Effective governance systems form the very root of our ethical behavior as human beings and are what primarily distinguish us from all other living things. The 10 Commandments are one of the first articulated governance systems laid out for mankind to follow as a collective group, to work together effectively for the benefit of everyone. Without such governance system, there would be chaos.
Similarly, governance systems are needed in all 3 circles of the 3-Circle model applicable for a successful family enterprise continuity plan, governing the Family, the Business and the Ownership. The most important goals of governance include:
- Cohesion – to work together for the welfare of the group.
- Learning and development – to help each other learn and improve.
- Skills development – to hone the expertise that depends on experience and mentorship.
- Repair and strengthen relationships – to enable human relational healing.
- Plan with the family for the family – to enable the family to work as a united team.
- Give voice to all members – so everyone feels they are contributing in some fashion and have a sense of belonging.
- Differentiate 3 circles – to recognize that different governance techniques are uniquely needed in each circle.
- Build potential for NextGen owners – to groom and entice the next generation to receive the baton and run with it as the speed needed to win the family enterprise marathon.
There are several proven governance systems, which can be considered, including:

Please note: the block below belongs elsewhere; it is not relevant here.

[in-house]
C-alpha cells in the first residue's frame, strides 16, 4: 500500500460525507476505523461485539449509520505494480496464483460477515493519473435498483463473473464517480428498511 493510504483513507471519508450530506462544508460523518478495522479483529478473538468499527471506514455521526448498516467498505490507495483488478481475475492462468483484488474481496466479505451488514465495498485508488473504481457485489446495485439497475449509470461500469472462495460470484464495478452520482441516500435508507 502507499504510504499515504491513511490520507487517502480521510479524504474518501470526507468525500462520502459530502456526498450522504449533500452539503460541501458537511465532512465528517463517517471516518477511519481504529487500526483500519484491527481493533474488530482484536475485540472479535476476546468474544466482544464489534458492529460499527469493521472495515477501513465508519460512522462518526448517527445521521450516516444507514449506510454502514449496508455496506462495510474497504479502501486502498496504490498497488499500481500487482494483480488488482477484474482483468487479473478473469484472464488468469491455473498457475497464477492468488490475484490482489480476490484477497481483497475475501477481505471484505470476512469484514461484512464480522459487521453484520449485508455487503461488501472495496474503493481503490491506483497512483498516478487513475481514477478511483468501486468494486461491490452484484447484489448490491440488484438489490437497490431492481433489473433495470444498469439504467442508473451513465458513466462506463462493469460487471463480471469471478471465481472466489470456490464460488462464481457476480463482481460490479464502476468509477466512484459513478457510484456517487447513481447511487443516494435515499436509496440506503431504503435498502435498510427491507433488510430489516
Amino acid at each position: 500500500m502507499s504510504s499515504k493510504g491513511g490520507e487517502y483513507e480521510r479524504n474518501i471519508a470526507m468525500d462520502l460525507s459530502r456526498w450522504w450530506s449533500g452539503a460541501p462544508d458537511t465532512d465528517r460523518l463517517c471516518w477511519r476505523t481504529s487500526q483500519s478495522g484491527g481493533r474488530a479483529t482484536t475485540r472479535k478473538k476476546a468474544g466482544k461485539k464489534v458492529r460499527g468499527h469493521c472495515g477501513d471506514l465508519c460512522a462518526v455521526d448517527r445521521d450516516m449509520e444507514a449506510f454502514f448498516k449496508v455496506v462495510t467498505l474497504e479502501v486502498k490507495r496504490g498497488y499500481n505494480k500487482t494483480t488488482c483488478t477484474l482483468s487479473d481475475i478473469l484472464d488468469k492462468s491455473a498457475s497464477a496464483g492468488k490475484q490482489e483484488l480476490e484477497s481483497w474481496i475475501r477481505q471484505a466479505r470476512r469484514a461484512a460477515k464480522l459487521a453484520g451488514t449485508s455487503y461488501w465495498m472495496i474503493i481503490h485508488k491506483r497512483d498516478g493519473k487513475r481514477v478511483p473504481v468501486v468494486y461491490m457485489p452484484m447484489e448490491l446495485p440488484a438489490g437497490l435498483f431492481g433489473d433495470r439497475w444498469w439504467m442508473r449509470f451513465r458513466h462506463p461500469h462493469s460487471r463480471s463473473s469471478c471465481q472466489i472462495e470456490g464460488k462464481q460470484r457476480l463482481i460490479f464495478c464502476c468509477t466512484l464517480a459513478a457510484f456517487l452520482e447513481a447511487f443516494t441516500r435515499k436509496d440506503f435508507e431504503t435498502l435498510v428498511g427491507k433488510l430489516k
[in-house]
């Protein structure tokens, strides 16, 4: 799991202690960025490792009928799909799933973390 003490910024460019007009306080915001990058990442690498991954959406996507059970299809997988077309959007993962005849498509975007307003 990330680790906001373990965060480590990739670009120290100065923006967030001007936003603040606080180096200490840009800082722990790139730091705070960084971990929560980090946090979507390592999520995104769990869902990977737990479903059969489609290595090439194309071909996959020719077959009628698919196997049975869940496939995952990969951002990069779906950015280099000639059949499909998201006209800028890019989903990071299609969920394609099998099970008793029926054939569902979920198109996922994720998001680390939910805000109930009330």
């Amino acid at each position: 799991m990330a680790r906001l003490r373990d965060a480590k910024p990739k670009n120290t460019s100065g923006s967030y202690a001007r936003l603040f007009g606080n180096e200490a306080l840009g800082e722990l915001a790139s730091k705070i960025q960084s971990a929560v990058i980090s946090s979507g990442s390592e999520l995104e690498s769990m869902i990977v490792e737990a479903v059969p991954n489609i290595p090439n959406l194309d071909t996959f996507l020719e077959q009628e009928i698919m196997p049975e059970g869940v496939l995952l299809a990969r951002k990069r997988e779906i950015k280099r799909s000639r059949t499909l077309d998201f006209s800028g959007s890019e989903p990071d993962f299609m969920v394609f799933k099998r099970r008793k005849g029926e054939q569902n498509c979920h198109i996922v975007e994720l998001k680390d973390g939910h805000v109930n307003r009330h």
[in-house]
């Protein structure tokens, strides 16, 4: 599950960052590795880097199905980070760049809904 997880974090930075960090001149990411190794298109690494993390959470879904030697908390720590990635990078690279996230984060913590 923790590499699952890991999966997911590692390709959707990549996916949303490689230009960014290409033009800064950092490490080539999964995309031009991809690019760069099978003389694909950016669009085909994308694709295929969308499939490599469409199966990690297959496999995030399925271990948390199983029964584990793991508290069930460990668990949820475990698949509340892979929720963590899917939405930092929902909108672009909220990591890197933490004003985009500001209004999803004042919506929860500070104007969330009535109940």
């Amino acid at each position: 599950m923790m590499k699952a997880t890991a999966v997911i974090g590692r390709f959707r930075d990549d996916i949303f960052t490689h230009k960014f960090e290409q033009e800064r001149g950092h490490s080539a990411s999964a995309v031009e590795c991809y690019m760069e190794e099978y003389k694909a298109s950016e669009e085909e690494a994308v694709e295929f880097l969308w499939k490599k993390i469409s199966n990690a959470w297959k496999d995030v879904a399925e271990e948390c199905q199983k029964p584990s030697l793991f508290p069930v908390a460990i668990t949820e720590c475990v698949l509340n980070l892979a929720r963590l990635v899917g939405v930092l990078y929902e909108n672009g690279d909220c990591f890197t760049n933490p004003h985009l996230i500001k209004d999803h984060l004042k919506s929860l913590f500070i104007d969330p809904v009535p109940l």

- Family Circle – Family Constitution (with clear vision, mission, and value statements), Family Meetings, Family Council, Family Office, Family Foundation
- Business Circle – Strategic Business Plan, Independent Board of Directors, Board Meetings, Formal Job Descriptions, Performance Appraisals
- Ownership Circle – Shareholders Agreement, Shareholder Assembly, Owner’s Council, Shareholder Meetings
Good governance provides for all parties the clear definition of the goals and expectations, and acts like a road map to provide the checks and balances as to where you are at present against where you need to be. It requires regular periodic assessment and evaluation to ensure the right resources are in place, making the right decisions.
Good governance is intended to lead to the most timely and effective decisions, but they are not always easy ones. You may have read that the Weston family, an incredible example of a successful multi-generation family enterprise, decided to divest their ownership in the famous Selfridges department store chain in the UK. It was a very prestigious asset for their family, without doubt, located in one of the most desirable locations in London. This decision must not have been easy at all, and is a strong example of the role of good governance in dynamic decision-making. In discussing the sale, Allanah Weston graciously commented: “I am proud to pass the baton to the new owners who are family businesses that take a long term view. I know they will fully embrace that vision and continue to empower our incredible team to take the Group from strength to strength”. Essentially, Ms. Weston made the brave admission that someone else may be better suited to taking the enterprise to the next stage in its continuity lifecycle.
Effective continuity planning is not easy at all. Like Bob Dylan sings…”it’s a hard, it’s a hard”. But investing the time and effort to install good governance will significantly enhance the likely outcome of success, and must form the center of any long-term family enterprise continuity plan.
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